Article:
“You lean into that training,” he said. “You prioritize for things such as how to move livestock. You come in with a calm plan of action.”
The days and weeks after the train derailment were filled with uncertainty, and the impact that had on area farmers was profound. It was critical for them to know as soon as possible if the impact of the event would be temporarily or permanently detrimental to their livelihood.
In March, Nick Kennedy, Ohio Farm Bureau senior organization director for Columbiana, Mahoning, Portage and Stark counties, along with Conkle, Columbiana County OSU Extension Educator Haley Shoemaker and other local industry partners communicated with local, state and federal authorities to listen to farmers about the need for water and soil testing, as well as their significant concerns about market share loss based on consumer perception and the upcoming planting season.
What resulted was a meeting of farmers with representatives from the Ohio Department of Agriculture, including Director Brian Baldridge, scientists from Ohio State University and representatives from Ohio and U.S. Environmental Protection Agencies, Soil & Water Conservation and the U.S. Department of Agriculture.
It was the first of many such meetings held this past year, and it kicked off a spring and summer of soil testing, water testing, and plant and animal tissue testing pertinent to the farming community. It also began a dialogue that established trust between all parties that the most accurate information would be documented and passed along to farmers and consumers.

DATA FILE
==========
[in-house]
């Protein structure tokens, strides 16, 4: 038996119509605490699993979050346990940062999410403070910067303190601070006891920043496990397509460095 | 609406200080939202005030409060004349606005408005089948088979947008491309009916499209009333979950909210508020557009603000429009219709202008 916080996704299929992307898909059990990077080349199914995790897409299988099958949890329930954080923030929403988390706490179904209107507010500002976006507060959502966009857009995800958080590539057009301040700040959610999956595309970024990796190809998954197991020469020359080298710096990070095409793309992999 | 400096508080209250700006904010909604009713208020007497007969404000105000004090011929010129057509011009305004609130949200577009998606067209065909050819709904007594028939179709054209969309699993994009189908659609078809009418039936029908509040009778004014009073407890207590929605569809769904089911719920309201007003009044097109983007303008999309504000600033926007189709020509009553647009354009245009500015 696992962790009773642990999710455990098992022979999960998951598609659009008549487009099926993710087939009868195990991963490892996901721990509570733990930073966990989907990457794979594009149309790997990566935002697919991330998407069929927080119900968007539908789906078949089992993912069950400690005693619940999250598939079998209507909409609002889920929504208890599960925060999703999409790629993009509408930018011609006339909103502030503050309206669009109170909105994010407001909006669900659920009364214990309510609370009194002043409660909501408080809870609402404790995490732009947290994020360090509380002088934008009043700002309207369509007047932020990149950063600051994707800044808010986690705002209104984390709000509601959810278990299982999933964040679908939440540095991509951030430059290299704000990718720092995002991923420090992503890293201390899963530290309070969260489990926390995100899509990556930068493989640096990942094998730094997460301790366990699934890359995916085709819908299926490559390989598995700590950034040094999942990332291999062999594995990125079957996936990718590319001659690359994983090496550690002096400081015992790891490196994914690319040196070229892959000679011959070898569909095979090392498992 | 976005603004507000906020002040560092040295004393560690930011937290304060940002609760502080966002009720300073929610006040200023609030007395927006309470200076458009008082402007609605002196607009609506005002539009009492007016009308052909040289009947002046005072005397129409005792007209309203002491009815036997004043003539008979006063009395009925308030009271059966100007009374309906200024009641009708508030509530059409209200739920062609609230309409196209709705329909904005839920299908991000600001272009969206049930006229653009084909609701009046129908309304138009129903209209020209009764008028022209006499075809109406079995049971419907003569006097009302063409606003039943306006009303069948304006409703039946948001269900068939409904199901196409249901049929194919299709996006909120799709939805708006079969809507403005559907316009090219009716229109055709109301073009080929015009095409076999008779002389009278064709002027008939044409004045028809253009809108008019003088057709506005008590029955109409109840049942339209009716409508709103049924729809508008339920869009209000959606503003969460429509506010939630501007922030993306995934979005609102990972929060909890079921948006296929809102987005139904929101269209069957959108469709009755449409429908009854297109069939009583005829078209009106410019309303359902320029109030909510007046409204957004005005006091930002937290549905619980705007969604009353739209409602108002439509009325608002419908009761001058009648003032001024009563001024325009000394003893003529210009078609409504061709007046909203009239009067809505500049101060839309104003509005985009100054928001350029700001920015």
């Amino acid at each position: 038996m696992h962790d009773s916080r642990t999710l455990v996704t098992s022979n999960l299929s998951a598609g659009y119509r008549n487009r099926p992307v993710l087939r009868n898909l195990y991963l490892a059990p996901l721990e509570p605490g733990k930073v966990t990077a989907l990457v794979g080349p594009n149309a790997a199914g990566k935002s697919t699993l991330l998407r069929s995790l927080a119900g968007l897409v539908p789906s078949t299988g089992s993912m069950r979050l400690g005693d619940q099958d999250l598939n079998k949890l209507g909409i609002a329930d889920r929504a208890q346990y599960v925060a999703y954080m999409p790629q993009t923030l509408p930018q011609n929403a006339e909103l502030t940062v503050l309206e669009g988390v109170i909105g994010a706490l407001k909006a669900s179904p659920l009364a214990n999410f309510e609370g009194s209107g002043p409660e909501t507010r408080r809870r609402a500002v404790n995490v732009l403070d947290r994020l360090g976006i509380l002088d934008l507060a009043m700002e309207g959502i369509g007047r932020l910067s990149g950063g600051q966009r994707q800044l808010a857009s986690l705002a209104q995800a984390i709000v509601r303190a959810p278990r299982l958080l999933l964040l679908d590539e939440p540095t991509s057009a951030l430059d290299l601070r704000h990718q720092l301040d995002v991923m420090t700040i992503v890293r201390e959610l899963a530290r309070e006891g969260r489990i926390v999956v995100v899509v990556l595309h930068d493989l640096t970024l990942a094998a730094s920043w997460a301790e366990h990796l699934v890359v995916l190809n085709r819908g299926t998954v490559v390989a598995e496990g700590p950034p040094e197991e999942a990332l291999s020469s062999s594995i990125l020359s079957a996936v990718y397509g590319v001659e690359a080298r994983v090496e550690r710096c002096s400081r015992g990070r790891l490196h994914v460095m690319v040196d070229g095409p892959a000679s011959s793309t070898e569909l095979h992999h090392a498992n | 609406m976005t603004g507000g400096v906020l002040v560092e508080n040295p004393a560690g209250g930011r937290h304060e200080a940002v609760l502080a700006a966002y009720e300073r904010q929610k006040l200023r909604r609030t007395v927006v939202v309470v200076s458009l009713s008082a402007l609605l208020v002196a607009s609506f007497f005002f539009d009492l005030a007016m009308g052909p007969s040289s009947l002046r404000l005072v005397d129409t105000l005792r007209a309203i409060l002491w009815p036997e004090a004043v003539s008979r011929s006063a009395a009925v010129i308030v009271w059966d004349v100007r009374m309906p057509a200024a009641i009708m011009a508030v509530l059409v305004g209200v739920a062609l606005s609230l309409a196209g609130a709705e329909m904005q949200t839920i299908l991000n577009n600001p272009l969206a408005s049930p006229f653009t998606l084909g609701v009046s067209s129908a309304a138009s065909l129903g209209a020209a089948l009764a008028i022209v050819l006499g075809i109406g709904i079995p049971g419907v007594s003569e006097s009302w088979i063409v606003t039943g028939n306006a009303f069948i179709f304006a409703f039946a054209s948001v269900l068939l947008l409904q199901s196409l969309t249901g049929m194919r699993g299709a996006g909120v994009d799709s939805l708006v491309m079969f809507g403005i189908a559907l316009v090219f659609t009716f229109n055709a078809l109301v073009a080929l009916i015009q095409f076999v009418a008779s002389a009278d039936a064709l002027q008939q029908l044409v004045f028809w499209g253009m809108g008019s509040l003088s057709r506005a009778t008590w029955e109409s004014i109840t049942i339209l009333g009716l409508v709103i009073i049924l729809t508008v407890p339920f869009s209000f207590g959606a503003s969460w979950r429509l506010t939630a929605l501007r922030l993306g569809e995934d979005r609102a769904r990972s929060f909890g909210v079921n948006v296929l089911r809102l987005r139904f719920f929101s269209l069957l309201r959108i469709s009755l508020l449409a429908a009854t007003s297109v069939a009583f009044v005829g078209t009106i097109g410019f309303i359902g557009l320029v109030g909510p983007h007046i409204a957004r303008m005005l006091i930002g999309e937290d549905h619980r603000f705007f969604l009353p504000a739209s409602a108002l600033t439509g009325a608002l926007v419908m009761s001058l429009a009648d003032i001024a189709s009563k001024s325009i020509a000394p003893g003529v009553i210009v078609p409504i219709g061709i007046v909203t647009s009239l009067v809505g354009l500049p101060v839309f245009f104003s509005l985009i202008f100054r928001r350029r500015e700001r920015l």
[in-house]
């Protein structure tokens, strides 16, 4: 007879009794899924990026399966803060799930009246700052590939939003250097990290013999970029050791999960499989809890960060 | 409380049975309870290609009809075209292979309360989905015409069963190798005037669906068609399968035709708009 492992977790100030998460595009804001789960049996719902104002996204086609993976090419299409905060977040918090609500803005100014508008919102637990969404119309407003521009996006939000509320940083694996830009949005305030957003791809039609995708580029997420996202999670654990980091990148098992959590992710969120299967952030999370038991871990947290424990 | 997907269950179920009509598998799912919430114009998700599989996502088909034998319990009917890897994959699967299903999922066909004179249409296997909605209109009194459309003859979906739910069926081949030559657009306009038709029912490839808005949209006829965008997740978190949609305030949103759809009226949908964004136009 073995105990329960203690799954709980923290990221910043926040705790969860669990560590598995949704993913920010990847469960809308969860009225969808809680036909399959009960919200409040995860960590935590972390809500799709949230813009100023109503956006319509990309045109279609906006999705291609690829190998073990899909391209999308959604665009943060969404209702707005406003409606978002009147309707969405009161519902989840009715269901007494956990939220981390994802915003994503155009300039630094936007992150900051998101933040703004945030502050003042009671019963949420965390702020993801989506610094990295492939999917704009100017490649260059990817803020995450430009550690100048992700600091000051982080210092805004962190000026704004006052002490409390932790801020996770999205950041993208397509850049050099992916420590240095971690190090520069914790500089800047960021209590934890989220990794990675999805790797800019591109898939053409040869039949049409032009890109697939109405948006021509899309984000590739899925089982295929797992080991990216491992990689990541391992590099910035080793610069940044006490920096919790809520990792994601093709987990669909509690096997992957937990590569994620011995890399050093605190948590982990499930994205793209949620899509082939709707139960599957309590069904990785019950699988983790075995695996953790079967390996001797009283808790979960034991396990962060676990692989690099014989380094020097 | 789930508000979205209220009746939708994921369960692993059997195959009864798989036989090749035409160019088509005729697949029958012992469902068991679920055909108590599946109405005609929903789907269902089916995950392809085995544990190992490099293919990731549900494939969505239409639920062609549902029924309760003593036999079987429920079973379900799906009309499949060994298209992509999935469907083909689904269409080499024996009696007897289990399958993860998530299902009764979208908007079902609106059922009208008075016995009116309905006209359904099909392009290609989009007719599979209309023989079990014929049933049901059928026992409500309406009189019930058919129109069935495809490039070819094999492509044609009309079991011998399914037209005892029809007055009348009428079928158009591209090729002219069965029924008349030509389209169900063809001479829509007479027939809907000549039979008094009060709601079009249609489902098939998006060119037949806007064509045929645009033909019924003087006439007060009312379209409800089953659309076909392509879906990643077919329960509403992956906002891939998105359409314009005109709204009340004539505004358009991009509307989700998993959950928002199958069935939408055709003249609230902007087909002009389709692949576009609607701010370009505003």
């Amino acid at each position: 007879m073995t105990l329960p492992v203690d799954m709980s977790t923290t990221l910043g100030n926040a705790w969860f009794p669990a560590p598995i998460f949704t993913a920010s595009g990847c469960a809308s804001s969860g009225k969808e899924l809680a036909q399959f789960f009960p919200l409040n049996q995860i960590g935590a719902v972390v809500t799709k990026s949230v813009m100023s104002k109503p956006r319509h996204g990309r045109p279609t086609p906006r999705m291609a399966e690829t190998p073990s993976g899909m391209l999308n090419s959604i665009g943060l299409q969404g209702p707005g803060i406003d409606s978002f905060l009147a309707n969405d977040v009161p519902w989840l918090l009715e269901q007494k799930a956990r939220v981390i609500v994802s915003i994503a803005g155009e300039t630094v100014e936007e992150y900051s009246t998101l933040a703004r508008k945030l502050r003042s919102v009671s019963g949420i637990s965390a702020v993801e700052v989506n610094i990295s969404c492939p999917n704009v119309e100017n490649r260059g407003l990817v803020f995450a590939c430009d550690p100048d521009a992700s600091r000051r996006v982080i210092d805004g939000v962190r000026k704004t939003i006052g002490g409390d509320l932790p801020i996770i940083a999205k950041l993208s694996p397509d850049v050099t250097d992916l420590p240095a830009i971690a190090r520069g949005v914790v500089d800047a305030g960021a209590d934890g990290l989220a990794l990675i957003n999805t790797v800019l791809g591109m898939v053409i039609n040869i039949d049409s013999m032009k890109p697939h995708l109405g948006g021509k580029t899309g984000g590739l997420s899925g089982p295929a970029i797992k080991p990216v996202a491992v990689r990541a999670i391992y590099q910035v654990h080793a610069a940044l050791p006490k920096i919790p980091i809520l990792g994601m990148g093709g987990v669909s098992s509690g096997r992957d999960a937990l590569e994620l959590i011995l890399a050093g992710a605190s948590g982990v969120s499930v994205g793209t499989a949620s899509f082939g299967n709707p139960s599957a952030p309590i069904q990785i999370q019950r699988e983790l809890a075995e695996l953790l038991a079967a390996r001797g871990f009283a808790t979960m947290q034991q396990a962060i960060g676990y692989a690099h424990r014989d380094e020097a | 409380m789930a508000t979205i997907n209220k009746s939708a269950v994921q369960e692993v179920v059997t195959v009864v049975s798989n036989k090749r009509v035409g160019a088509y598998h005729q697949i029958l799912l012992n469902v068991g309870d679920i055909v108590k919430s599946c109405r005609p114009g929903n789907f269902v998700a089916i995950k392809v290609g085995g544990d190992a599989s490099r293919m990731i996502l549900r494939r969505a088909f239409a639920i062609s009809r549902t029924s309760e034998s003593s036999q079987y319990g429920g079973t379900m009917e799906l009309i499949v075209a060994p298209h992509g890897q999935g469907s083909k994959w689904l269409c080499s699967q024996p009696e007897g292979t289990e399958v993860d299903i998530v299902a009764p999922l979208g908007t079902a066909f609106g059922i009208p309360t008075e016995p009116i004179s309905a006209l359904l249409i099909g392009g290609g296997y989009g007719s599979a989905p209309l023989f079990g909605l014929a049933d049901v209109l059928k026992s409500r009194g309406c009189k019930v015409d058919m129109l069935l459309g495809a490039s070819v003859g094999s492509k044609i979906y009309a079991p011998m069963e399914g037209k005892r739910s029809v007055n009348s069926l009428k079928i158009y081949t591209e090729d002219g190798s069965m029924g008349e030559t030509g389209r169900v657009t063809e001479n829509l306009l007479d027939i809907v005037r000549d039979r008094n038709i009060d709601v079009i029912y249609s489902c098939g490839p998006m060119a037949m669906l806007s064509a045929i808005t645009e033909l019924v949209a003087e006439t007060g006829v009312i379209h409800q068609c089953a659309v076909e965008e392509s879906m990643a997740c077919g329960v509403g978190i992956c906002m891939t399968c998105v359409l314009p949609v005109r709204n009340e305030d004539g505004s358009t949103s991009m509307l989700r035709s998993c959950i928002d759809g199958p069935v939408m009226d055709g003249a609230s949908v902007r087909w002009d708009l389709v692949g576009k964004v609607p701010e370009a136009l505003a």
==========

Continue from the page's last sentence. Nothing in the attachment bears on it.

After the dust literally settled in the aftermath of the incident, Farm Bureau and partners went to work on how best to get producers the answers they needed to the most important questions – the health, safety and welfare of their animals, their crops, their farms and of course their families.
“Perception is the problem,” Kennedy said. “We needed to arm producers with the data they needed for consumers.”
Farmers needed to be confident that they could tell their direct-to-consumer customers and their end-user clients that what was coming off their farms was not contaminated, was safe to purchase and was still a high quality product.